As for the touchpad, it’s reasonably big at 12cm by 7.4cm and, while plastic rather than glass, feels smooth and precise in its tracking. However, there’s something about the off-centre positioning that can feel awkward, making your right hand move further left to move the pointer and making the left stretch further while you’re typing. It’s a subjective thing and nothing major, but it kept annoying me during everyday use.

Huawei makes up for it by including a fingerprint reader integrated into the power button to the top-right of the keyboard. It’s speedy and worked flawlessly in testing. Press once, leave your finger on the button, and you’re in.

The Huawei MateBook D16 comes in cardboard packaging with plastic foam inserts to protect it during transport. These are labelled as recyclable, but don’t appear to use any recycled content themselves. Huawei doesn’t make any claims about the sustainability of any materials used in the laptop, either, so if that’s a key concern to you you may want to look elsewhere.


  • 16-inch, 16:10 display
  • IPS panel delivers decent contrast and accurate colours
  • Poor speaker quality at high volume

I think the 16-inch, 16:10 screen hits a sweet spot for many people. Weirdly, the extra vertical space makes it feel substantially larger than the equivalent 15.6-inch 16:9 display, even though it’s only taller. There’s more space to have multiple windows open and work fluidly between them, and it’s great for streaming video.

And while I’d like to see a higher 2560×1600 QHD resolution, that’s also going to drive the cost upwards. If you want that and have the bigger budget, the more expensive MateBook 16S may be more your thing.

Huawei MateBook D16 (2024) on desk
Image Credit (Trusted Reviews)

This is an IPS display, so you’re not going to have the really vibrant colours and perfect contrast of an OLED screen. Put that aside, and it’s an excellent effort.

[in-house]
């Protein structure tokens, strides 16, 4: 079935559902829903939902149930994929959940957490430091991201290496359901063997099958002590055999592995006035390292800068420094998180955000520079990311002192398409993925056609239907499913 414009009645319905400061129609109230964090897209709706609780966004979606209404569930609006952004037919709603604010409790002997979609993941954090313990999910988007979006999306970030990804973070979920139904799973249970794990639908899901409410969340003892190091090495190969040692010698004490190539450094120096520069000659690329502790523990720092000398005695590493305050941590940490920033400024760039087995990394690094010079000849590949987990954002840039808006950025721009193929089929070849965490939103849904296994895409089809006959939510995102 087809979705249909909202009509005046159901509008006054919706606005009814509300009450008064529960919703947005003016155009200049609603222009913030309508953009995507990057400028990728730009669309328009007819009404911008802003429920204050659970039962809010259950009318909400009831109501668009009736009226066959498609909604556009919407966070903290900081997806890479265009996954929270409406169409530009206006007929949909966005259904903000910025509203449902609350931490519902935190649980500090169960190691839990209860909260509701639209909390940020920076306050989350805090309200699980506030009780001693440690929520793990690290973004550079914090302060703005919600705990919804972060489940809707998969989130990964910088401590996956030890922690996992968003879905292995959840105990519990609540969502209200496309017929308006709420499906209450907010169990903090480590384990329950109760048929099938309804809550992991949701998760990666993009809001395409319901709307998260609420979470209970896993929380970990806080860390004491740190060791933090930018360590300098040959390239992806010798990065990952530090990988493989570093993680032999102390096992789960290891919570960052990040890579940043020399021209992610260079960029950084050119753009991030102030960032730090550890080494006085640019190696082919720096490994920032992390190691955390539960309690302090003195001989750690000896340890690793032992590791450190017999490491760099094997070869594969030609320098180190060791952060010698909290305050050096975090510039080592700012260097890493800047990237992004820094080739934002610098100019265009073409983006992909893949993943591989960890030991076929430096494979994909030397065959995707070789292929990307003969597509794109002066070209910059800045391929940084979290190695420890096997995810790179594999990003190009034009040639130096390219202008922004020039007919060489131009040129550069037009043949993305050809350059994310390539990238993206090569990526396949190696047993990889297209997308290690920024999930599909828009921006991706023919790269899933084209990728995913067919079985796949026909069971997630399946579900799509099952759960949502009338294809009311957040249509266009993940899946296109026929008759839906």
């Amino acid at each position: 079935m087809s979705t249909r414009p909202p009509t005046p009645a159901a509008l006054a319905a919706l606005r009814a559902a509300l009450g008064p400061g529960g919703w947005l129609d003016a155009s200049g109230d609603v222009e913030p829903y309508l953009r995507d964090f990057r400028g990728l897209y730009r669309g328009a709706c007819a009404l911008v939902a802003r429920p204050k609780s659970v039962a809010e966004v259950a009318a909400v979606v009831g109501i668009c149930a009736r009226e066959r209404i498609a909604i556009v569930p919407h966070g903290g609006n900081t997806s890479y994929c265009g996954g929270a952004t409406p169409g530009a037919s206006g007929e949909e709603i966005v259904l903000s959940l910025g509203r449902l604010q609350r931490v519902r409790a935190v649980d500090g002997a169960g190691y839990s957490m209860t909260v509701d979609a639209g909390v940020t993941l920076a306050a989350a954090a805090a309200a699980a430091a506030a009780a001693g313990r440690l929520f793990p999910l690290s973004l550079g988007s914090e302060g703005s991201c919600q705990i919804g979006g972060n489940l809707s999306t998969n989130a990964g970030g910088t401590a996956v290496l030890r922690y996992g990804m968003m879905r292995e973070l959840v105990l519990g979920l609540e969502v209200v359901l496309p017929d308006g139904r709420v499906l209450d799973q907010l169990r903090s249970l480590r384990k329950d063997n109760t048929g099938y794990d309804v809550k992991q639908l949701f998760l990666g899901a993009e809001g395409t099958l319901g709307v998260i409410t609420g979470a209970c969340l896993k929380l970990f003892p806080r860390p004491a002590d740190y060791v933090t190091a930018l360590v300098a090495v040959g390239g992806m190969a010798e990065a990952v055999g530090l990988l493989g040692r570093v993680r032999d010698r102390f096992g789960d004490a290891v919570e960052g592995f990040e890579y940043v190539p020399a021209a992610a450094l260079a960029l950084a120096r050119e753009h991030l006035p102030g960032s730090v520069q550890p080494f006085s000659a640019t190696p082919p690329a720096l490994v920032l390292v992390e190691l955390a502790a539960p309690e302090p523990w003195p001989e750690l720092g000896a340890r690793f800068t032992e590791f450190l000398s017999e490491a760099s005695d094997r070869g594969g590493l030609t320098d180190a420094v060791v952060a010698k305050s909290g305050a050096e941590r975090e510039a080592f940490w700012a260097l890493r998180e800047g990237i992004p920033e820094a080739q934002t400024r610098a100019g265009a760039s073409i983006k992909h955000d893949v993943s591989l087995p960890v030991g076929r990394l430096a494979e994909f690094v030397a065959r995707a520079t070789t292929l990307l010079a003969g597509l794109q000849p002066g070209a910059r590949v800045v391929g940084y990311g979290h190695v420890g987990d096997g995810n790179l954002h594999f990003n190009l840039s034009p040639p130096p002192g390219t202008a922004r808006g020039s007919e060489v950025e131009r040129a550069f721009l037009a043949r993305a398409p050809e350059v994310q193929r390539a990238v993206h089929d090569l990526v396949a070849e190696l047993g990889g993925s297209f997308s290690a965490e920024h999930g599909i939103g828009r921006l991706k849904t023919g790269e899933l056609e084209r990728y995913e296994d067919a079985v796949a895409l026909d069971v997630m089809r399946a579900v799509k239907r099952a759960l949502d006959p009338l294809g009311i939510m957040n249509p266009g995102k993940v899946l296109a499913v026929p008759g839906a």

I measured the maximum brightness at 334.3nits, which is bright enough for use in most situations where you’re not in the path of bright sunlight, while it covers 99% of the sRGB colour spectrum, 72.5% of DCI-P3 and 69.7% of Adobe RGB, which is more than adequate for productivity work, browsing and entertainment, if a little too limited for serious video-editing or design work.

Colour accuracy is impressive, with an Average Delta-E of only 0.66. I didn’t have any serious concerns adjusting photos or browsing through my Google Photos albums on this screen, and it holds up well for watching videos on YouTube or Netflix.

Huawei MateBook D16 (2024) screen
Image Credit (Trusted Reviews)

I’d like to say that audio was as good, but the slimmer, lighter redesign appears to have impacted sound quality. At low volume levels it’s not too bad, with some bass and reasonable clarity and detail, but as you nudge the volume slider up the tone gets brash and overall output tinny. I’d want some headphones for anything beyond video meetings, background music and casual entertainment.

While we’re on the subject of video meetings, the original MateBook 16 notoriously placed its webcam in between the F6 and F7 keys on the keyboard, where it was guaranteed to capture your face from an unflattering angle. Luckily, the D16 series hasn’t made the same mistake, and this model has its webcam in the more conventional top bezel of the screen location. It produces clear, sharp and well exposed video, though it can struggle in gloomy daytime conditions or harsh artificial lighting, with some smearing if there’s much movement across the frame.


  • Features an Intel Core i9 CPU and 16GB of DDR5 RAM
  • No dedicated GPU, limiting 3D performance
  • 1TB of fast storage for your files and apps

My test MateBook D16 uses an Intel Core i9 13900H with 16GB of DDR5 RAM – an 8GB Core i5 version is available at a £699 RRP, currently reduced to just £549. The 13900H is slightly old in 2024, having been superseded by Intel’s 14th generation CPUs, yet still delivers great performance and, I suspect, might have helped Huaweil build the MateBook D16 to meet its price point.

Whatever the case, the MateBook D16 sits comfortably ahead of Core Ultra 7 slim and light laptops like the Asus Zenbook 14 OLED or the Acer Swift Go 14 in Geekbench 6 and beats the former in PC Mark 10. It’s also slightly speedier than its stablemate, the 2023 Huawei MateBook 16S, though the Acer Swift Edge 16 has the, ahem, edge on both. It even acquits itself well in some more demanding creative benchmarks. A score of 12778 in Cinebench R23 is nothing to be sniffed at. Running office apps and productivity apps on this thing isn’t really using it to its full potential.

Gaming is another matter. With their integrated Intel Arc GPUs the Core Ultra 7 laptops can run rings around the MateBook D16 in the TimeSpy 3D benchmark, as can anything with a dedicated GPU. I tried to run Returnal, but couldn’t even get it up and running. Stick to older games or less demanding RPG or strategy titles and you might have more luck, but this wouldn’t be my choice of laptop if I fancied the odd game after working hours.